Politics & Government

Unlikely Assemblyman Steve Fox accustomed to beating the odds

Between terse responses, his asthmatic wheeze labors across the table. Wearing a dark suit with two pea-sized stains around the buttons, Steve Fox briefly makes eye contact before shuffling across his Capitol office and returning with a collection of campaign buttons.

A half dozen pins sit snugly in the frame – Fox for hospital trustee, for college board, for city council and, improbable as it sounded at the time, for the 36th Assembly District. Fox knows nobody expected him to make it to Sacramento. When he won his seat by 145 votes in 2012, the self-described conservative and former Republican became the first Democratic legislator to represent the Antelope Valley in 34 years.

Republicans will need his seat if they want to prevent Democrats from again controlling a supermajority in the Legislature’s lower chamber. That leaves the 61-year-old freshman as the most vulnerable incumbent in recent memory.

Unlike two years ago, when then-Assembly Speaker John A. Pérez said he was trying to win five target races and had the fortune of winning six, Democrats are all in for Fox. Party leaders have helped him land high-profile legislation, loaned him a stable of talented political operatives, coordinated a massive voter-registration drive in his district and directed a stream of contributions to his campaign account.

“We picked up this seat thanks to Mr. Fox, and we are going to help him keep it,” Assembly Speaker Toni Atkins said in a recent interview. “I know he comes off as a really nice, congenial, ‘thank you, Madam Speaker’ (guy). But he didn’t get elected in a district that no one thought we would take without having an underlying tenacity. He’s going to stick to it. Don’t underestimate him.”

Though Fox finished the primary 8 percentage points behind Republican Tom Lackey, the accidental assemblyman, as he’s sometimes called, has spent his life quieting skeptics. A janitor-turned-math teacher, Fox took the bar exam 28 times before opening his law firm.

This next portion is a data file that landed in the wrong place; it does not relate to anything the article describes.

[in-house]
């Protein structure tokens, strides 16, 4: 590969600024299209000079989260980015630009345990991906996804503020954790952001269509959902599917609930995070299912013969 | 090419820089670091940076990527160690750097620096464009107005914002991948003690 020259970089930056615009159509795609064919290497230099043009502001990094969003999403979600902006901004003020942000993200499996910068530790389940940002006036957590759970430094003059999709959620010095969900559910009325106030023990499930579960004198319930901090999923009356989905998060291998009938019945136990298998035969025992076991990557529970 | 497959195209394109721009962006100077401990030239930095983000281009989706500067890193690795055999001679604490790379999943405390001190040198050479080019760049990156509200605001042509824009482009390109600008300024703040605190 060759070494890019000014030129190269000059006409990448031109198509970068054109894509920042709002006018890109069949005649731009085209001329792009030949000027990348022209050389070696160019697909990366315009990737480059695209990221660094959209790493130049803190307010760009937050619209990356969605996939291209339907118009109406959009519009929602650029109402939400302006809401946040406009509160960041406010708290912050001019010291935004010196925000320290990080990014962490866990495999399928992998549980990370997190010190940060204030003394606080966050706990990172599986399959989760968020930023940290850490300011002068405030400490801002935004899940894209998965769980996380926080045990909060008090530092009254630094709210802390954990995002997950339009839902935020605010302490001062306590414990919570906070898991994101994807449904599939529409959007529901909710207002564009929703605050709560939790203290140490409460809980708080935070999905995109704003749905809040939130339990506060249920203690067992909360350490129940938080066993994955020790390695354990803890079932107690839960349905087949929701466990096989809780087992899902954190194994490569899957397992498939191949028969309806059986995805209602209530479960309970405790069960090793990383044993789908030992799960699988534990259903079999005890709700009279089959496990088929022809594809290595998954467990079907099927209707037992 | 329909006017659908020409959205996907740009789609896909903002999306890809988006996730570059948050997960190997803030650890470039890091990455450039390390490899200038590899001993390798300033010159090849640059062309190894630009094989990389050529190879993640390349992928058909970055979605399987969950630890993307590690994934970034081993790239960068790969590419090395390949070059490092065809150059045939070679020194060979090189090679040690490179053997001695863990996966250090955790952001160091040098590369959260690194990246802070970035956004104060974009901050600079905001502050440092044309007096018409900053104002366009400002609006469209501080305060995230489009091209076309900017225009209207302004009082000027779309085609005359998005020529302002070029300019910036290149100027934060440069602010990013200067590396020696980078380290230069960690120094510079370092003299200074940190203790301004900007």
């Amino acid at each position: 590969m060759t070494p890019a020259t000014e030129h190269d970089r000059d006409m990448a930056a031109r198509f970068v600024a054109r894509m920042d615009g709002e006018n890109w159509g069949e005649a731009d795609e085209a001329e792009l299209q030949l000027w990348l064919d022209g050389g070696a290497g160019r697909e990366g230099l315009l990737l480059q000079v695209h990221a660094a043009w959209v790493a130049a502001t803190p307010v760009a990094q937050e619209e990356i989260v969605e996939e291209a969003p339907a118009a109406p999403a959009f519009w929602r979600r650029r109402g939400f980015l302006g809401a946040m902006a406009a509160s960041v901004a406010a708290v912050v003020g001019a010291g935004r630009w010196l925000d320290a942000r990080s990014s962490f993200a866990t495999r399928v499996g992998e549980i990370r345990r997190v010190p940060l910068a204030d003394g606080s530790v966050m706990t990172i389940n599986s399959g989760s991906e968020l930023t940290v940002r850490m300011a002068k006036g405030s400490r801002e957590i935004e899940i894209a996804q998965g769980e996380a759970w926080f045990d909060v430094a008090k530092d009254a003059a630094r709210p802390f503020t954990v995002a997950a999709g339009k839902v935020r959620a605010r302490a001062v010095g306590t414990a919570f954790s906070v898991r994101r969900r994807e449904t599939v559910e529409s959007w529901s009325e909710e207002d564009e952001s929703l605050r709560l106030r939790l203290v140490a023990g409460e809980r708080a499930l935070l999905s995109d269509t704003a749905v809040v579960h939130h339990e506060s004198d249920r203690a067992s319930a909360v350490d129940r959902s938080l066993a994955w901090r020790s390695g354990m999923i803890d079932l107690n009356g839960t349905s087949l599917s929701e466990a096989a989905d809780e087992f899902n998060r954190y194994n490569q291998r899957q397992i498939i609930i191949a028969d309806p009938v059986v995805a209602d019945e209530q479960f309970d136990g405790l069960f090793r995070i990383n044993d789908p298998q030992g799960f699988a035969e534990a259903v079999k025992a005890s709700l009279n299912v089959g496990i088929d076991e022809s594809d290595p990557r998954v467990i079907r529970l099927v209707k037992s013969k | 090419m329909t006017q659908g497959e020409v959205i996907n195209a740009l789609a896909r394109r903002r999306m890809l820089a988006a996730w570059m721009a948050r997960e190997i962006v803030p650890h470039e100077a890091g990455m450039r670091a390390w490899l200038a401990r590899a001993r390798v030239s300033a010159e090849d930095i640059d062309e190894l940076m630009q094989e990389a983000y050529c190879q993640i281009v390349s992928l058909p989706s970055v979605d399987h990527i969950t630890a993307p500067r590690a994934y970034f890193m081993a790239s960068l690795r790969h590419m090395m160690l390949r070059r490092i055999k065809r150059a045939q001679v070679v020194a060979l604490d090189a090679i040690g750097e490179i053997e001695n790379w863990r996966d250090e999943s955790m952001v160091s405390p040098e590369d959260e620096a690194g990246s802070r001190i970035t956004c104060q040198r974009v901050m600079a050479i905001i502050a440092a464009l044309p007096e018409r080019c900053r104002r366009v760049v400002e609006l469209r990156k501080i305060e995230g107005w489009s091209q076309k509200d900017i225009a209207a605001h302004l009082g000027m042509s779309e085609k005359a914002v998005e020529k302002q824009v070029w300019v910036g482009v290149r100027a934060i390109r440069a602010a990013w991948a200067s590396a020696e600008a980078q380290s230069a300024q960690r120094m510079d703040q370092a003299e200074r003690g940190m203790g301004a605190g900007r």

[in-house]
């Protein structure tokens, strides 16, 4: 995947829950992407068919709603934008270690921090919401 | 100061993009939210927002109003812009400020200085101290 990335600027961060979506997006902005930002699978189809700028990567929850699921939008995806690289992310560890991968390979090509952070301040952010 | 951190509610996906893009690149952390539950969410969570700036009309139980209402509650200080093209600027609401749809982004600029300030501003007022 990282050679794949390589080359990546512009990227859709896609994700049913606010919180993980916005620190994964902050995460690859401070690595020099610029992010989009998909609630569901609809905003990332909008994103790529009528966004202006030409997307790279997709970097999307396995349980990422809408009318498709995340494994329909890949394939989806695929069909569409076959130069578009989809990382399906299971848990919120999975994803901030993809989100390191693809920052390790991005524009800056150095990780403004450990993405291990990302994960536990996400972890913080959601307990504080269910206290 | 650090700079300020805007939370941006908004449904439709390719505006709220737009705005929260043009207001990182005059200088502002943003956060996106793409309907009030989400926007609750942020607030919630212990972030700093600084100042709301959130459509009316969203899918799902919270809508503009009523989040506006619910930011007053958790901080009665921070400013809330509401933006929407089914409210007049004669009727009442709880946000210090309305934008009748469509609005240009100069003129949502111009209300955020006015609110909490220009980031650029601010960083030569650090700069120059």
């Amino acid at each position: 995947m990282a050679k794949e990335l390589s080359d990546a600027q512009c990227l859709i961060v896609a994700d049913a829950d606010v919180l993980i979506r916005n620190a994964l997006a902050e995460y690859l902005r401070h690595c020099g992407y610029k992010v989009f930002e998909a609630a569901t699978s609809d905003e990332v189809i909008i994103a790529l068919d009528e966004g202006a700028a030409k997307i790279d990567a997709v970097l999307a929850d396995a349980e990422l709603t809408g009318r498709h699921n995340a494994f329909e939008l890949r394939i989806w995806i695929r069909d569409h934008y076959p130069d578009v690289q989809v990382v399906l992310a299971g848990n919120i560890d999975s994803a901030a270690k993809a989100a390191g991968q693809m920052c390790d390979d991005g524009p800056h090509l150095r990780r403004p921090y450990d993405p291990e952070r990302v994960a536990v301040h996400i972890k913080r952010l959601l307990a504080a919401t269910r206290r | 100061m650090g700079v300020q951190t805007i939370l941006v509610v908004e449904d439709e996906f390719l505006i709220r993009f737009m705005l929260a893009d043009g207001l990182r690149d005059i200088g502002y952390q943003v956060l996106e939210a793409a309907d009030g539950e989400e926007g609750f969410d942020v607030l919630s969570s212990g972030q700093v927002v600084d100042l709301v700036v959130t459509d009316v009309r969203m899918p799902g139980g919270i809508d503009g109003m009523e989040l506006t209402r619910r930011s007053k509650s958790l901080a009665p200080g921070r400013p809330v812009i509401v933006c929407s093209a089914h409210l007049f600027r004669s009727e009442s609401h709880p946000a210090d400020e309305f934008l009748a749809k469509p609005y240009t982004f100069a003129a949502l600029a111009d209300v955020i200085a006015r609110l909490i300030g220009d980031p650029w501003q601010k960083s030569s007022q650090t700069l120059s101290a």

“Nobody’s perfect,” he said through a nagging cough, the result of severe allergies. In the courtroom, clients say he reminds them of the disheveled but wily 1970s TV detective Columbo.

Fox estimates he’s stood for election more than 100 times going back to his youth. Asked if his wife of 33 years ever tires of the constant campaigns, he jokes that the running part she’s used to; it’s the winning that’s new. Fox was recalled 16 months after being elected to the Antelope Valley Hospital District. He ran to regain his seat and finished first among five contenders for three seats. He has spent hundreds of thousands of dollars on his own campaigns.

“He is a hardworking individual who has gotten here only through his wit and ability to maneuver,” said Assemblyman Adrin Nazarian, D-Burbank. “For me, he’s the perfect example of don’t judge a book by its cover.”

‘The best of every world’

Fox’s district is centered in Palmdale and Lancaster, rival Los Angeles County cities separated by what locals call the “cactus curtain.” Experts attributed Fox’s win to a trio of factors: shifting demographics that favor Democrats, increased voter turnout in a presidential election year and a relatively uninspired campaign run by Republican Ron Smith.

Democrats are laying the groundwork to rally potential voters in what is expected to be a low-turnout year. Nancy Bednar, a political science professor at Antelope Valley College and Democratic activist, said while the party will likely exceed its goal of registering 20,000 voters, she still expects the competition to be significantly more fierce.

“Lackey is not making the same mistake” Smith did, she said.